In order to more fully understand the sanctity of this mitzva, we must first explain that God wished to benefit humanity. He created the world incomplete, to provide people with the opportunity to perfect it and make it a better, happier place, and thereby to merit becoming God’s partner in everything good in the world and experiencing complete happiness in it.
The greatest shortcoming in all of creation is detachment. The one God indeed created everything, but because He concealed His light, all creatures are detached from Him, and consequently from one another. Each creature looks out only for itself, thus leading to all the world’s strife, discord, conflict, and war. It is for this reason that this world is called “the world of detachment” and “the world of deception.” The unity at the root of all goes unacknowledged, thus leading to all the evil in the world. The fundamental principle of the Jewish faith is therefore belief in God’s unity, that there is one God and no other.
This is also why the mitzva of settling in Eretz Yisrael, which links heaven and earth, is so important. The most fundamental detachment is that between heaven and earth, as expressed in the detachment between the spirit and matter, between vision and reality, between Creator and creation. Through the mitzva of settling Eretz Yisrael, it becomes revealed that God reigns over both heaven and earth, and that all earthly matters are connected to holiness. The Sages therefore say: “Anyone who lives in Eretz Yisrael is likened to one who has a God, while anyone who lives outside of Eretz Yisrael is likened to one who has no God…and who worships idols” (Ketubot 110b; see below, 3:15).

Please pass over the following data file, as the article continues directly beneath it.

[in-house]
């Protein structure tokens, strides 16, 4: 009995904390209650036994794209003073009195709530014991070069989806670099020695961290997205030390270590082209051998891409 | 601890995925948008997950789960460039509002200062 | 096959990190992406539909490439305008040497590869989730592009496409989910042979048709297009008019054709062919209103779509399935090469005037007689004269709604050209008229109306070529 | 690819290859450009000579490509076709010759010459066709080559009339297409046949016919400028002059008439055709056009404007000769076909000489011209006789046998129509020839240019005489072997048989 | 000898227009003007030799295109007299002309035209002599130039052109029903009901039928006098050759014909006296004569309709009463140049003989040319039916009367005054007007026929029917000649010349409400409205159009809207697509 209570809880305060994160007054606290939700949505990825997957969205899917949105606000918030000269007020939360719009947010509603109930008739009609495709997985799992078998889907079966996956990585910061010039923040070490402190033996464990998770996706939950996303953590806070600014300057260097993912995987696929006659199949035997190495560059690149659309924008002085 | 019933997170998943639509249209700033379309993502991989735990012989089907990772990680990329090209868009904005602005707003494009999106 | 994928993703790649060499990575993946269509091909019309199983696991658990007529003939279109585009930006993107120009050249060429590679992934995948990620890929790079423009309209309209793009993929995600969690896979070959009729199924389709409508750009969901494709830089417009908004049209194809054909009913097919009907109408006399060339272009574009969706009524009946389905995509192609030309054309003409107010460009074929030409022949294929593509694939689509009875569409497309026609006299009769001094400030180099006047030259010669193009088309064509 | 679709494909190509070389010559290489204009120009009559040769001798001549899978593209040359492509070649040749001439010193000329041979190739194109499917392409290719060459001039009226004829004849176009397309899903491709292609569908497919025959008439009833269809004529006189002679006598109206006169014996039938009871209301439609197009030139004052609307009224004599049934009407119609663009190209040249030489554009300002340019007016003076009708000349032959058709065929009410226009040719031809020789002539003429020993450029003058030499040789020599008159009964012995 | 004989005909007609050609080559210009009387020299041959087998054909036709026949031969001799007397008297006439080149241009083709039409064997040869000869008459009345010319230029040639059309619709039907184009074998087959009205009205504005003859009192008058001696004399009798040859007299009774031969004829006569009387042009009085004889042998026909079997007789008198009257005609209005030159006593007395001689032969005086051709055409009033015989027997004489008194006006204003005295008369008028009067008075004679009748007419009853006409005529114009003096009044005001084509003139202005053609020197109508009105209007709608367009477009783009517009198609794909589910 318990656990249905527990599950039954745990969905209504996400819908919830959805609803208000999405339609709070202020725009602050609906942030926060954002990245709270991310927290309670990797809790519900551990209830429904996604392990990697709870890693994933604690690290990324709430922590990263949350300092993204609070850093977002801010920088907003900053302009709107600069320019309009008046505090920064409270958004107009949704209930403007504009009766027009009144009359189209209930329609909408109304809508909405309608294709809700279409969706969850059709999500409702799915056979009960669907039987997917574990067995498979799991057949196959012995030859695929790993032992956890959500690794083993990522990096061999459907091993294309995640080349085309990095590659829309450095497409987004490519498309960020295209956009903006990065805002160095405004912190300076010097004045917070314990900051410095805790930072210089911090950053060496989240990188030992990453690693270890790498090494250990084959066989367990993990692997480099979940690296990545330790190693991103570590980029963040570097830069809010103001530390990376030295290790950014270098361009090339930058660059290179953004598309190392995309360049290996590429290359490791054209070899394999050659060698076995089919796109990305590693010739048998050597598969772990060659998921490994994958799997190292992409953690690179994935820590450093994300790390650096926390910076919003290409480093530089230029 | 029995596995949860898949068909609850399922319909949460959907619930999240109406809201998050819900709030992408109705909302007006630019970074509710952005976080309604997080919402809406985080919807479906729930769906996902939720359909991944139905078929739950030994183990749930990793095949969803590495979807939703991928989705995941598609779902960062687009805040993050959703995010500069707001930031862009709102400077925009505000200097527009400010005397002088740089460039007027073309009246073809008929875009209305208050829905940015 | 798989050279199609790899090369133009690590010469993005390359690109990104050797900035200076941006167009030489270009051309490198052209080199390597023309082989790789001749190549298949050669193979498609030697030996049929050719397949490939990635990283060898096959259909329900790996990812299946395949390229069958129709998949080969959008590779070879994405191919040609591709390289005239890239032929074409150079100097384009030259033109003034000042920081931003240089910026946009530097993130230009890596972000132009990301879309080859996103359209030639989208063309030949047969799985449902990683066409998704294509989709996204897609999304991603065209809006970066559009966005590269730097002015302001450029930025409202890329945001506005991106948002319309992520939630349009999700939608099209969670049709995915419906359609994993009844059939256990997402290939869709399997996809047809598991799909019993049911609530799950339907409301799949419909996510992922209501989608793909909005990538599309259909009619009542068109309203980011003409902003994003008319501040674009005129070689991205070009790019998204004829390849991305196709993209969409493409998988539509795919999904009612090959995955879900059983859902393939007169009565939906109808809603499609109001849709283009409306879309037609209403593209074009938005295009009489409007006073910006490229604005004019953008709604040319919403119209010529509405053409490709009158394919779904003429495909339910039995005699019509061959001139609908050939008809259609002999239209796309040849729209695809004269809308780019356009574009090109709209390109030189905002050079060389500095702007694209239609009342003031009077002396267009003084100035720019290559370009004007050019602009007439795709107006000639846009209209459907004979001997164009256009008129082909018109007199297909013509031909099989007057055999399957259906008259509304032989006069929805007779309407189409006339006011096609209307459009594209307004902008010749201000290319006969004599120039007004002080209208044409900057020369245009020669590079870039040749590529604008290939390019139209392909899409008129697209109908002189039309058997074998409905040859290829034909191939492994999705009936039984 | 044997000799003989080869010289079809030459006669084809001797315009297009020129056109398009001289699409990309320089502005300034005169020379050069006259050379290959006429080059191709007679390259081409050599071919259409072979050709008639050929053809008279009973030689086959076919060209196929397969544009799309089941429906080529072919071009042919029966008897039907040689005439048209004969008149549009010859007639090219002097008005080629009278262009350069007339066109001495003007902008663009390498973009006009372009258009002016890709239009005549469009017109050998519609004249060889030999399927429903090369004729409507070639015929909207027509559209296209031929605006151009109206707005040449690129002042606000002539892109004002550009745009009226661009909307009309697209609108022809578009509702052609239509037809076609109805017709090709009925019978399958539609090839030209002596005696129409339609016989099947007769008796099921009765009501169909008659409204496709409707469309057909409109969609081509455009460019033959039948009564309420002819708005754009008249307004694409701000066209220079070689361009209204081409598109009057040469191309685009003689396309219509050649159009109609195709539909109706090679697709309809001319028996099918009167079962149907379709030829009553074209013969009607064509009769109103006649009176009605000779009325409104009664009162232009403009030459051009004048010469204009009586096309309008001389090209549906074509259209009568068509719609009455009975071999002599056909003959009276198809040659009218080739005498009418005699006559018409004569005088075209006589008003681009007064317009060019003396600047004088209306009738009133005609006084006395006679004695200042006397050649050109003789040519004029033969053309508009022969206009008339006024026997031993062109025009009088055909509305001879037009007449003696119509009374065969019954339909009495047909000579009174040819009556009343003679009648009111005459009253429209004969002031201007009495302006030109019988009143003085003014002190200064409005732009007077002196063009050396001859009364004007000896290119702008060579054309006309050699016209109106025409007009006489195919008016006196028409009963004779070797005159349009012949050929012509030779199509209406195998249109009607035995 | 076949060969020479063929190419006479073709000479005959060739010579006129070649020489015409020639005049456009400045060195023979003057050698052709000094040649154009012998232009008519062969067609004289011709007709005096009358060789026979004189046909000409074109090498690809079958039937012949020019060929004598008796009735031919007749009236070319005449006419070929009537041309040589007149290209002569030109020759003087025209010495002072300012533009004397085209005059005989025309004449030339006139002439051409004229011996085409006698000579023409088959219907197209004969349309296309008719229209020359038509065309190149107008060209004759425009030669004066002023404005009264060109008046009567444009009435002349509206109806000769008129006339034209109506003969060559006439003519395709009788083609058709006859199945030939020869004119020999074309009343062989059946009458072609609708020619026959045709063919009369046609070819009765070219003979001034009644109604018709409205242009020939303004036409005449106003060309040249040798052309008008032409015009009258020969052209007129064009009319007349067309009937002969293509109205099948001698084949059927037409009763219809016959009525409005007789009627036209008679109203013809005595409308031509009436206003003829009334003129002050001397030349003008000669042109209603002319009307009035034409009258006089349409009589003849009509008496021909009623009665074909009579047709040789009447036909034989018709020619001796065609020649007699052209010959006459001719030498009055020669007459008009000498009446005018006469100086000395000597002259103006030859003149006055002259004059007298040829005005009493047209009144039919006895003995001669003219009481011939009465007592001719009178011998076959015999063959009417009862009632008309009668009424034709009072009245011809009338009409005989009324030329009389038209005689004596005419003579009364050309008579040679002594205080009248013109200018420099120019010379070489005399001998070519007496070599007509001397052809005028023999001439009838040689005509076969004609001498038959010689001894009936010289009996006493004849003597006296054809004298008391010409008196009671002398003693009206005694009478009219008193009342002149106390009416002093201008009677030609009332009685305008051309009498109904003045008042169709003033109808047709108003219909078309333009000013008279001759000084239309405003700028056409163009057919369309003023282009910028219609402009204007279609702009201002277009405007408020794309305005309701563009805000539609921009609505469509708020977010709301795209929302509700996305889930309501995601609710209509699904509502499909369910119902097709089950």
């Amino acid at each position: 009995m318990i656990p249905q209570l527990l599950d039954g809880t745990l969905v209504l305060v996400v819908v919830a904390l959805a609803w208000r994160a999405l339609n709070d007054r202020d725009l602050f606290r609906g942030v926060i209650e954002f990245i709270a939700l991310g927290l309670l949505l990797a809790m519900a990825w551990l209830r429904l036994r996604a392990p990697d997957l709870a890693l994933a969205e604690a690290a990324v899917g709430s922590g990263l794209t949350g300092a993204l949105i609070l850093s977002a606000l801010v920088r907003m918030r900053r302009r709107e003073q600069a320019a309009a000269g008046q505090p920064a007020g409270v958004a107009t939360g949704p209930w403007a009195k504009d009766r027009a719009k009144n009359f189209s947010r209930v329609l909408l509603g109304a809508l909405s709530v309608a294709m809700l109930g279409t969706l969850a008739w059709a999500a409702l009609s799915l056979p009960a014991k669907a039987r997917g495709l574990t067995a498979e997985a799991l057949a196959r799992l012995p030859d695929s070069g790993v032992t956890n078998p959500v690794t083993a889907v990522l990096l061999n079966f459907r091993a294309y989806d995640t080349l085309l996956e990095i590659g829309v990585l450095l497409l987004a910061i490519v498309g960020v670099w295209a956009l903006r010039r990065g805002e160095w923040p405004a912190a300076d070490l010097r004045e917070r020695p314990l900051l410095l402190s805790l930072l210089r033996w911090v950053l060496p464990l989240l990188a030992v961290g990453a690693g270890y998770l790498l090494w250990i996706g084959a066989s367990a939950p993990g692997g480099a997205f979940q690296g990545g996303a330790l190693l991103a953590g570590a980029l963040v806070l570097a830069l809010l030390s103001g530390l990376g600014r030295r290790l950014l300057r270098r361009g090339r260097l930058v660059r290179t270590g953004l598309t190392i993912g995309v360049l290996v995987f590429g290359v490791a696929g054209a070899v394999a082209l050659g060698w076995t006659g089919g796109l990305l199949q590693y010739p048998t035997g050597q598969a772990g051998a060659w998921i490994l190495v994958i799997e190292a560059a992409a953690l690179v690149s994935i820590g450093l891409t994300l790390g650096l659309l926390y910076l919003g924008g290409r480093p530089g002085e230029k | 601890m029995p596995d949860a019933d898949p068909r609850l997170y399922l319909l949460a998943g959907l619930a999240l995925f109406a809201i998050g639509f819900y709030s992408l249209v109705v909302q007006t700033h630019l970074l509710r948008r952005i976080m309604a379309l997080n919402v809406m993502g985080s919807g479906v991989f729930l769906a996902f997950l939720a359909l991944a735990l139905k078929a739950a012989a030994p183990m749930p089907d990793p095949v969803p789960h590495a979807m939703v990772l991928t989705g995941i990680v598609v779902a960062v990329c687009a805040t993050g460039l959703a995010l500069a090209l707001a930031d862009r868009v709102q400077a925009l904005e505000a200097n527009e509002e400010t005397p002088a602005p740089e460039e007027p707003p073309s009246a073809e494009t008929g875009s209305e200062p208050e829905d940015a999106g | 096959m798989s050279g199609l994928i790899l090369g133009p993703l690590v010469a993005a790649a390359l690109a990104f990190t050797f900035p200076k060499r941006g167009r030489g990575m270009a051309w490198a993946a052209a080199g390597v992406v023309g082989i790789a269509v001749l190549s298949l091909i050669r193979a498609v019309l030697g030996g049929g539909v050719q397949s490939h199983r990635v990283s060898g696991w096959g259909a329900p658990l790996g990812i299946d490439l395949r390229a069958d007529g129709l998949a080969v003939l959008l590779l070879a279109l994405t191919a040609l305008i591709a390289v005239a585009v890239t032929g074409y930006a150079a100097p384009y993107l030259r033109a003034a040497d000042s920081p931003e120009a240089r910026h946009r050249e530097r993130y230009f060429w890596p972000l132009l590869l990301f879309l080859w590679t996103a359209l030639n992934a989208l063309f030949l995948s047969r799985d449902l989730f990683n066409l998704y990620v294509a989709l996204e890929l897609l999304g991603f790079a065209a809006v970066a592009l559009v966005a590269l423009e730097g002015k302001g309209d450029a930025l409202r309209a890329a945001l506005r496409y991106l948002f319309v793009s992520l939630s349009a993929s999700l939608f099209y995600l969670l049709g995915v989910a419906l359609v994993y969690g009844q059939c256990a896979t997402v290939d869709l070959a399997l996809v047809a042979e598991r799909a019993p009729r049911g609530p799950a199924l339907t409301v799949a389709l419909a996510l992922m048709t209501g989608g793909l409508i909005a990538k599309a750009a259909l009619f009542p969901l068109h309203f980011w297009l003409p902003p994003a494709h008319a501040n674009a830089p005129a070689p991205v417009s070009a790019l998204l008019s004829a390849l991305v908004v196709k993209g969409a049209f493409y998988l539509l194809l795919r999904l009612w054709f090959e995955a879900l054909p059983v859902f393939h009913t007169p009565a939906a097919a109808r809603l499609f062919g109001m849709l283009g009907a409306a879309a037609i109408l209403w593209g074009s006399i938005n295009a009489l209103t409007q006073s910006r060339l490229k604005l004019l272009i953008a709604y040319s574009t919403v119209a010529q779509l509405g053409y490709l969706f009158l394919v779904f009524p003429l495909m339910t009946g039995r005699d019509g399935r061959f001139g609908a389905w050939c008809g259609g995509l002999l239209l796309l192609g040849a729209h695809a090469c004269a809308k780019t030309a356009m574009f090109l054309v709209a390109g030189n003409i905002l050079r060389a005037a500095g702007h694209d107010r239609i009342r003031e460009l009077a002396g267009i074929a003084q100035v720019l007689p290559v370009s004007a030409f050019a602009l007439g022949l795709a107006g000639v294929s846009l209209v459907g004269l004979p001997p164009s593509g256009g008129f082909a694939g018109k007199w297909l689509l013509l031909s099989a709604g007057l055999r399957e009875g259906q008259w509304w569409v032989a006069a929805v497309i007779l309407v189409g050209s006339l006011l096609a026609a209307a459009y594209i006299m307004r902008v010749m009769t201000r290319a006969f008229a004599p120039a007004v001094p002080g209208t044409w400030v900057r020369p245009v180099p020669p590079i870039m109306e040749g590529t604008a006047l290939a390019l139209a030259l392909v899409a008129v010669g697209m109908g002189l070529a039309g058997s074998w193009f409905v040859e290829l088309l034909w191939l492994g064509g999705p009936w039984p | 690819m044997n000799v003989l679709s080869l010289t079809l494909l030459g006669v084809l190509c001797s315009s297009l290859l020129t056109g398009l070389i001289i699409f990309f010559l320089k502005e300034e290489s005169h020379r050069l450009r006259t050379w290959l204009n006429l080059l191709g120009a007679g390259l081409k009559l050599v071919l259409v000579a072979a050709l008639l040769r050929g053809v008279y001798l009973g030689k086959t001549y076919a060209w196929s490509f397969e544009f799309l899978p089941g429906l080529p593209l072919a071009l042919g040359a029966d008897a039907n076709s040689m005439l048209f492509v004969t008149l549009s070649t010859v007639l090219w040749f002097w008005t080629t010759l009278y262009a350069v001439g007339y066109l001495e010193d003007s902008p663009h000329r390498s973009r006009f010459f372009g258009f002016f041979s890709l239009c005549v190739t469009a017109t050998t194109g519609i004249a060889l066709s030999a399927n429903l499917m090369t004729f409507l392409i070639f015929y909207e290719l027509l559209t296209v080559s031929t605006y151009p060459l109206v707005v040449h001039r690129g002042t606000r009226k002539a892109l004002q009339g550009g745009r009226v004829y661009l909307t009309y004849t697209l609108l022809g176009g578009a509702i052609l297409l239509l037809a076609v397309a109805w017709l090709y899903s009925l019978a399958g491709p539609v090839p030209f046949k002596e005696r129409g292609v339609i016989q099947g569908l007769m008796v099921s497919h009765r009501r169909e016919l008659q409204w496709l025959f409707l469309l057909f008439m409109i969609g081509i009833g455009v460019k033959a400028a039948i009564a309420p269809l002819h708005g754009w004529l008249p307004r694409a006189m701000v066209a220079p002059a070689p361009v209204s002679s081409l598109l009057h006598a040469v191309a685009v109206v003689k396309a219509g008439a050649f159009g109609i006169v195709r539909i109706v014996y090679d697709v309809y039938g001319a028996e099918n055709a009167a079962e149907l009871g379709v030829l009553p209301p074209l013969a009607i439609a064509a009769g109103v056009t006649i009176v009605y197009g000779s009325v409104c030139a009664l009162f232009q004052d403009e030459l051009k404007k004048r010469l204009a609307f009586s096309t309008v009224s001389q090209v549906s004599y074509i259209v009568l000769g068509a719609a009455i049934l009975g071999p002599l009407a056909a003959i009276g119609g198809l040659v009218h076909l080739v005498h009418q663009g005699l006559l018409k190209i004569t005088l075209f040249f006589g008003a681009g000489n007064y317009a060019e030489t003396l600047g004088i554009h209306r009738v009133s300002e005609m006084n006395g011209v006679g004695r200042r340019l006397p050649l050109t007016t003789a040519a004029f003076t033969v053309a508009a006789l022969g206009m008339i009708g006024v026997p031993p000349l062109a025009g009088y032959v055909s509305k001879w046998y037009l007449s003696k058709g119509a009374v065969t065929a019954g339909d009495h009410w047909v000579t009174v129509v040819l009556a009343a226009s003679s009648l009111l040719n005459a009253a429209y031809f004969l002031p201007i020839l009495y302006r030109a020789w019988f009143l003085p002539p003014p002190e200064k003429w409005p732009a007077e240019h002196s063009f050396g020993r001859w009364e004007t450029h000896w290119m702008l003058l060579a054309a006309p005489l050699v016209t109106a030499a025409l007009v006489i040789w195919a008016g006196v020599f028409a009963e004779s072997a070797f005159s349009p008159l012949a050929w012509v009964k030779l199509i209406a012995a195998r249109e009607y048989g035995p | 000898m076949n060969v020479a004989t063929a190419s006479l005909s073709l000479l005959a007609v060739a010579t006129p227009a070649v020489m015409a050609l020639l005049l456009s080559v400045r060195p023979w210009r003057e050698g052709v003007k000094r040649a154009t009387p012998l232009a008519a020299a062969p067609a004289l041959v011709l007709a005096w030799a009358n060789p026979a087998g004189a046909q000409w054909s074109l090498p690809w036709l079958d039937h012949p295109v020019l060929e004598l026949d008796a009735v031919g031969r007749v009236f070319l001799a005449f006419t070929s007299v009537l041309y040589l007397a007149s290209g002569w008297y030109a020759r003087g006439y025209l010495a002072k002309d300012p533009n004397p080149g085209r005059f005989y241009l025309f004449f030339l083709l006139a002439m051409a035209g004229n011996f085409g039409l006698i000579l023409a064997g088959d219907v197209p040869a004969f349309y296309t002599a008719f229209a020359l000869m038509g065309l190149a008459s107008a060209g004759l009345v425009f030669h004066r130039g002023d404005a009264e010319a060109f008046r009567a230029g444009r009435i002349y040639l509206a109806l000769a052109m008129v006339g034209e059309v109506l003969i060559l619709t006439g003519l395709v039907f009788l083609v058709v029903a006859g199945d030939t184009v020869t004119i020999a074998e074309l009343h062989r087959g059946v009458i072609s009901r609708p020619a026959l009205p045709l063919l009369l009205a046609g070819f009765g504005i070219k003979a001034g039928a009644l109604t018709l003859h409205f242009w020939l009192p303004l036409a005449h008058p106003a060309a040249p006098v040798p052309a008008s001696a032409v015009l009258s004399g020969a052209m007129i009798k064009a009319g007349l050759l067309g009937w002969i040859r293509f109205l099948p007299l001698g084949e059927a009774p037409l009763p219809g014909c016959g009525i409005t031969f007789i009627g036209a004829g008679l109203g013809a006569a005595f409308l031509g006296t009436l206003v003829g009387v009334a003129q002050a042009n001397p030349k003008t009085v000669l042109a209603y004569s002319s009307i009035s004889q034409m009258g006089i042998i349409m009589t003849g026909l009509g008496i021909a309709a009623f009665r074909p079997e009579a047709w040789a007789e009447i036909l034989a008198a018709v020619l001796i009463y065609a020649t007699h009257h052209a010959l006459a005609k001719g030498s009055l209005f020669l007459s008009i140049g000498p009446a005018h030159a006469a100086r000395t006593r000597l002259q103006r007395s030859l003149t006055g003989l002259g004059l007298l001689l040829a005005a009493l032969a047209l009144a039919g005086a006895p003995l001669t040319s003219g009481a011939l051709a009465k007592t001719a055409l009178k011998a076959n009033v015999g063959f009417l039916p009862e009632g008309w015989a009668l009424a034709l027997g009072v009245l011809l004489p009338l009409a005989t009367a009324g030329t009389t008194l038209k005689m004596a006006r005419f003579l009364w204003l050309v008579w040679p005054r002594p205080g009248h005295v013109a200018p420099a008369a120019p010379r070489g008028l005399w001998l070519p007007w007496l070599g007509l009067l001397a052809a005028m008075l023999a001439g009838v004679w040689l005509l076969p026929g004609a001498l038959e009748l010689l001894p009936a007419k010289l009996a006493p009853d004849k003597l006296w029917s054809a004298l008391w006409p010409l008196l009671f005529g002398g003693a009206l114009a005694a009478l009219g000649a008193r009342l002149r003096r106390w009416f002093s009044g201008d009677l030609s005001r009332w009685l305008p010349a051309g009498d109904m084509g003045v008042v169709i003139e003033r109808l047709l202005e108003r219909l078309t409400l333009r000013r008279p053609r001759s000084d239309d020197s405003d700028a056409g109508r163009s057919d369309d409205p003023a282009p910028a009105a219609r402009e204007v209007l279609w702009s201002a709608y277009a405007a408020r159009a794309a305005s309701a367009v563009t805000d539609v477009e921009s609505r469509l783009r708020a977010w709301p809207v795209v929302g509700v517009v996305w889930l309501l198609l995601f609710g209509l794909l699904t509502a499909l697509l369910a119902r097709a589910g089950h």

The value of unity also underlies the extraordinary significance of the mitzva to “love your fellow as yourself” (Vayikra 19:18), which R. Akiva calls “a major principle of the Torah” (Sifra ad loc.).
We are now in position to understand the great importance of the mitzva of sexual union between husband and wife, as it is the most perfect fulfillment of the mitzva to “love your fellow as yourself,” and it expresses the greatest possible unity, the complete union of two different individuals. The unity is achieved on two levels: it unites husband and wife, and it unites body and soul. Often, the body and the soul are in conflict. The soul longs for good, and the body is drawn to evil; the soul desires eternity, while the body focuses on the fleeting present. The mitzva of ona brings body and soul together, transforming even the evil inclination to good. Through this mitzva, the sublime ideas of faithfulness and unity combine with the greatest physical pleasure. The moral value of absolute devotion combines with the greatest joy (see Zohar I 49a; III 81a-b; Bereishit Rabba 9:7, below, 3:13; Maharal, Gevurot Hashem ch. 43).